11. Yasmani Grandal– I grew up watching the Tigers and Placido Polanco was a great second baseman in Detroit for five seasons. Nobody ever drafted Polanco in my fantasy leagues though (save for his 2007 when he hit about .340) because he didn’t do anything grand on the fantasy scale, but fantasy baseball in just the accumulation of certain stats played as a game and Polanco did all the “small” stuff and played outstanding defense and set the table for Miguel Cabrera and Magglio Ordonez. He was an all-star. Grandal is the modern version of Polanco, just as a catcher. He hits for a terrible average, but he’s patient and a force at the bottom of the Dodgers order. The one thing he does well is hit home runs, which is why he’s number 11 on this list. If he hits that many homers again than he’s worth a late round flier, but if he has a decline in homers he’s just going to be a very valuable bottom of the order bat who is one of the better defensive catchers in baseball, but probably not quite worthy of a fantasy spot. I think he’s more likely to hit for power though.
  12. Wellington Castillo- Castillo flies under the radar, but he’s actually kind of solid. Every year he manages to pull a category from out of nowhere and provide your team with it. Last year it was a .264 average fueled by a high BABIP, in 2015 it was a large homer total fueled by almost 1 in every 5 fly balls he hit leaving the yard. Will be able to do something like this again? Being the realistic person I am, probably not, but if he hits .250 with 15 homers he definitely isn’t killing your team and by number twelve at catcher you’re starting to get to the bottom of the barrel of guys who get drafted. A sign of hope would be the fact he’s going to Camden Yards and a ton of players end up having dream power seasons there and he had a high line drive rate last year which is the best type of batted ball and he’s still making hard contact.
  13. Stephen Vogt– He’s been an all-star the last two seasons but he just can’t hit righties. He doesn’t have earth shattering power, but I’d now say he has a track record that suggest he will hit 15 homers. How much he is platooned will likely decide his batting average, but I’d expect something in between the 2015 and 2016 version of him. Cons are that he plays in a bad park on a bad team so some of the counting stat opportunities aren’t there. His walk rate went down but his strikeout rate did too. I think this suggests that he could be a candidate to hit more homers. His average fly ball distance of 233 feet is also the same as Donaldson’s, so the upside is 20 homers. He’s another solid pick in the middle of a weak field, but he’s toast against lefties so he’s essentially a platoon player.
  14. Tom Murphy– Murphy has always been a looked at prospect. He hasn’t been rated super highly on a ton of lists, but he put up solid numbers and he finally did make the Baseball America Top 100 Prospect list season, albeit at 14. Rookies are always the hardest players to predict but Murphy showed in a stint that he did possess power, granted he won’t average around 60 homers for every6 600 PAs he has like he did last year, we know that having power in Coors Field and ability to not suck completely at hitting can open up guys to 25-30 homer seasons which have a lot of fantasy value, especially at catcher. Murphy isn’t going to hit better than league average and he’s a risk, but he has the chance to pay off big time.
  15. Yaider Molina- Molina was a defense wizard who didn’t have a ton of value on offense, now he actually seems like he’s a promising hitter. He has no power or speed, but the Cardinals figure to have a half way decent offense and his ability to hit for a very good batting average for a catcher seems like his biggest calling card and most of his value. Age has taken him down from his best hitting seasons though and he won’t return to that. His numbers from last year might fall a bit but there’s some evidence that he is going to maintain a good average.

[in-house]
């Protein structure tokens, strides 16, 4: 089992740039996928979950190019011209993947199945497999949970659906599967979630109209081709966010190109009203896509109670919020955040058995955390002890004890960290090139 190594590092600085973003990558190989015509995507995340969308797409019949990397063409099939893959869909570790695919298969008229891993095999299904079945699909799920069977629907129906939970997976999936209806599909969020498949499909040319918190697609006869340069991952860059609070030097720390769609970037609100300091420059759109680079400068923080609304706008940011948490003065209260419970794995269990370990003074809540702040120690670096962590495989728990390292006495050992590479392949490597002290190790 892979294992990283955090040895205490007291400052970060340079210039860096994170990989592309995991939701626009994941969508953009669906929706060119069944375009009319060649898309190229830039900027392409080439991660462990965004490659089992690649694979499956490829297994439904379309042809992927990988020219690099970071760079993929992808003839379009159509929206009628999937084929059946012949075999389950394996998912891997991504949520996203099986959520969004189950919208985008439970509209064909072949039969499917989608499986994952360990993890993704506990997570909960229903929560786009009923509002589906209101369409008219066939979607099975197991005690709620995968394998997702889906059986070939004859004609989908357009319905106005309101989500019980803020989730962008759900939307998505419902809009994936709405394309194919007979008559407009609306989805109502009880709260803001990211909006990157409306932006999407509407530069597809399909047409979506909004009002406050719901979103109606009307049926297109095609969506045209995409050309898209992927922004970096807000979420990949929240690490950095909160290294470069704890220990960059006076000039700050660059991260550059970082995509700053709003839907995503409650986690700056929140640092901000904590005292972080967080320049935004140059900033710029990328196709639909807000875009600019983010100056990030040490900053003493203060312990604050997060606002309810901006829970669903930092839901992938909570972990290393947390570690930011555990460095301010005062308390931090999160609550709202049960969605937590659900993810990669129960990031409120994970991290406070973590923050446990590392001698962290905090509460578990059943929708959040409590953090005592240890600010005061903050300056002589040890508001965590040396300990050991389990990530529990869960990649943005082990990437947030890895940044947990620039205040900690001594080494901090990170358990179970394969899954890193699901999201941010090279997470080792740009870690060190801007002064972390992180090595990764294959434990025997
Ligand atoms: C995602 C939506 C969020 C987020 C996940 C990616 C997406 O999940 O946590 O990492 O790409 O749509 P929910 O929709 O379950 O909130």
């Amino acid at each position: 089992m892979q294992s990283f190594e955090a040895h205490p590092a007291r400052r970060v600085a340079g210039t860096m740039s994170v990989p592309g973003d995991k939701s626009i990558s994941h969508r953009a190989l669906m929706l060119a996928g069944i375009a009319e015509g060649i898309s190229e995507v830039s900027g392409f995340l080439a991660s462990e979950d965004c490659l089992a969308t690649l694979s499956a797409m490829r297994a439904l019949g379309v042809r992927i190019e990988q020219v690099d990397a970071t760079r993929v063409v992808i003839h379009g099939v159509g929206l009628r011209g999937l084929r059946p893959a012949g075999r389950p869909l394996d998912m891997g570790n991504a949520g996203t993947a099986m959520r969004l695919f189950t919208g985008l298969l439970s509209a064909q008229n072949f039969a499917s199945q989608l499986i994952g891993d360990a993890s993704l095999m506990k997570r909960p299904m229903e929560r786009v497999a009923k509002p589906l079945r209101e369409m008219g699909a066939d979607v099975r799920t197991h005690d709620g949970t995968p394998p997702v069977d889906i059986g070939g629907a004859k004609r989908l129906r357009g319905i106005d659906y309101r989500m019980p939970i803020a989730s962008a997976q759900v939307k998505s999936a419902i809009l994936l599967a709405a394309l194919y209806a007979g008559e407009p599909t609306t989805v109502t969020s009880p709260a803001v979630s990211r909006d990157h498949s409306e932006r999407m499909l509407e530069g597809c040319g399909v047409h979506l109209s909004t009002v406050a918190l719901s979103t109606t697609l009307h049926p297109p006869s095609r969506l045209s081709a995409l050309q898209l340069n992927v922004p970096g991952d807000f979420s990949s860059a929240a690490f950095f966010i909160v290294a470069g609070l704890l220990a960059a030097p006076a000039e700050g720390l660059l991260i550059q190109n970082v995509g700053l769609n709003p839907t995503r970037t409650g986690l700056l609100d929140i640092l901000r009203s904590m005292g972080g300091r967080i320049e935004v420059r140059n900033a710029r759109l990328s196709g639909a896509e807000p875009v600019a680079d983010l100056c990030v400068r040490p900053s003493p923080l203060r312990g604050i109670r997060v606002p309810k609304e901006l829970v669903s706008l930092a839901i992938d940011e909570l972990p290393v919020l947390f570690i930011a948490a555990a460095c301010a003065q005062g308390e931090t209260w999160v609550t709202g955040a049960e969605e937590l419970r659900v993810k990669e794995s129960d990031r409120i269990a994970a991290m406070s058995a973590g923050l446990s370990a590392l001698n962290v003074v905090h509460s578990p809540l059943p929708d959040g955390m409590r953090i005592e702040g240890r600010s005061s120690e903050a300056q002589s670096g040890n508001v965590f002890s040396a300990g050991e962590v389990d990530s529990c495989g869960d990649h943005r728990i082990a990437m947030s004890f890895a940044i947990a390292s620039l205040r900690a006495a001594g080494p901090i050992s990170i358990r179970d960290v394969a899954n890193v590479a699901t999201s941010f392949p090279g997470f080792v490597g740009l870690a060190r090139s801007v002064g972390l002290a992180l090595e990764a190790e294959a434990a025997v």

16. Travis D’arnaud
  17. Devin Mesoraco
  18. Austin Hedges
  19. Cameron Rupp
  20. Francisco Cervelli
  21. Yan Gomes
  22. Sandy Leon


16-22: These guys are worth watch lists but probably not draft selections, and after 22 you could pretty much rank the catchers in any type of order. D’arnaud and Mesoraco have both shown promise and put together parts of good seasons but they are injured a lot and it have taken from their ability. Hedges has hit well in the minors, has potential but it hasn’t translated yet. Rupp had a successful 2016 but he’s a fringy guy with not much more upside. Cervelli and Yadier Molina are pretty much the same player to me. Catchers that are known as team leader, have no power and seem to already have had their best season of their career. Cervelli simply hits too many grounders to be a good hitter though and he probably won’t drastically change. Yan Gomes is good and has a lot of power but he has regressed and essentially forgotten how to hit which deems him a valueless player. Sandy Leon had a huge “breakout” in the second half but I think the sample size gods will strike him and Swihart and Vazquez will take over, taking away his value and making him a third string catcher again.


INJ: Wilson Ramos- Ramos finally had his long waited breakout and I think that he’s the real deal and despite a possible regression to less glamorous numbers, in a full season he’s still a top 10 catcher. He did hurt his knee last year and won’t be ready until May or possibly June. So we are looking at anywhere from 100 games to less than 70 played, so I can’t really rank him. I would say I wouldn’t draft a catcher who might miss half the season and we don’t know how long it will take him to recover from the injury.

Nik’s Projection Rankings:

1 Gary Sanchez 13.56741 32 93 84 4 0.273 0.345 22
2 Buster Posey 12.84751 18 88 79 3 0.305 0.376 19
3 Jonathan Lucroy 10.50318 20 71 66 3 0.285 0.352 11
4 Willson Contreras 10.48383 17 69 68 4 0.292 0.372 11
5 Evan Gattis 9.331212 28 71 56 1 0.252 0.310 7
6 JT Realmuto 9.287104 11 51 59 11 0.289 0.325 7
7 Russell Martin 8.641096 19 73 62 3 0.244 0.349 5
8 Tom Murphy 8.371393 18 62 56 2 0.266 0.318 4
9 Brian McCann 8.335289 22 75 62 0 0.237 0.318 4
10 Salvador Perez 7.894547 20 66 55 0 0.253 0.286 2
11 Matt Wieters 7.749894 17 62 48 1 0.267 0.305 2
12 Stephen Vogt 7.519766 15 63 55 0 0.260 0.317 1
13 Wilson Ramos 6.955311 15 57 39 0 0.275 0.318 0
14 Wellington Castillo 6.923273 17 65 42 0 0.252 0.313 0
15 Yasmani Grandal 6.922198 21 61 48 1 0.231 0.338 0
16 Yan Gomes 6.758175 18 66 67 0 0.218 0.240 0
17 Devin Mesoraco 6.64587 17 60 44 0 0.247 0.320 0
18 Yadier Molina 6.600166 6 52 44 2 0.284 0.336 0
19 Austin Hedges 6.412617 13 60 51 1 0.242 0.289 0
20 Francisco Cervelli 6.134616 3 43 55 4 0.274 0.375 0
21 Derek Norris 6.000827 13 49 52 5 0.231 0.298 0
22 Travis D’Arnaud 5.789604 13 44 47 0 0.255 0.317 0
23 Sandy Leon 5.39004 9 41 42 0 0.270 0.331 0
24 Cameron Rupp 5.381348 15 49 35 0 0.247 0.300 0
25 Jett Bandy 5.117158 11 43 37 2 0.248 0.314 0
26 Jorge Alfaro 4.565333 8 37 36 2 0.253 0.287 0
27 James McCann 4.384724 11 47 33 0 0.237 0.280 0
28 Mike Zunino 4.212738 19 49 33 0 0.194 0.278 0
29 Tyler Flowers 3.861879 9 38 22 0 0.256 0.326 0
30 Andrew Susac 3.741086 8 38 30 0 0.239 0.307 0
31 Jason Castro 3.674178 12 36 40 1 0.212 0.293 0
32 Miguel Montero 3.236403 7 31 25 1 0.237 0.328 0
33 Curt Casali 2.828666 12 27 28 0 0.199 0.288 0
34 Chris Iannetta 2.544111 8 31 28 0 0.213 0.315 0
35 Alex Avila 2.39008 7 20 28 0 0.220 0.344 0
36 Martin Maldonado 2.278325 8 27 25 0 0.210 0.310 0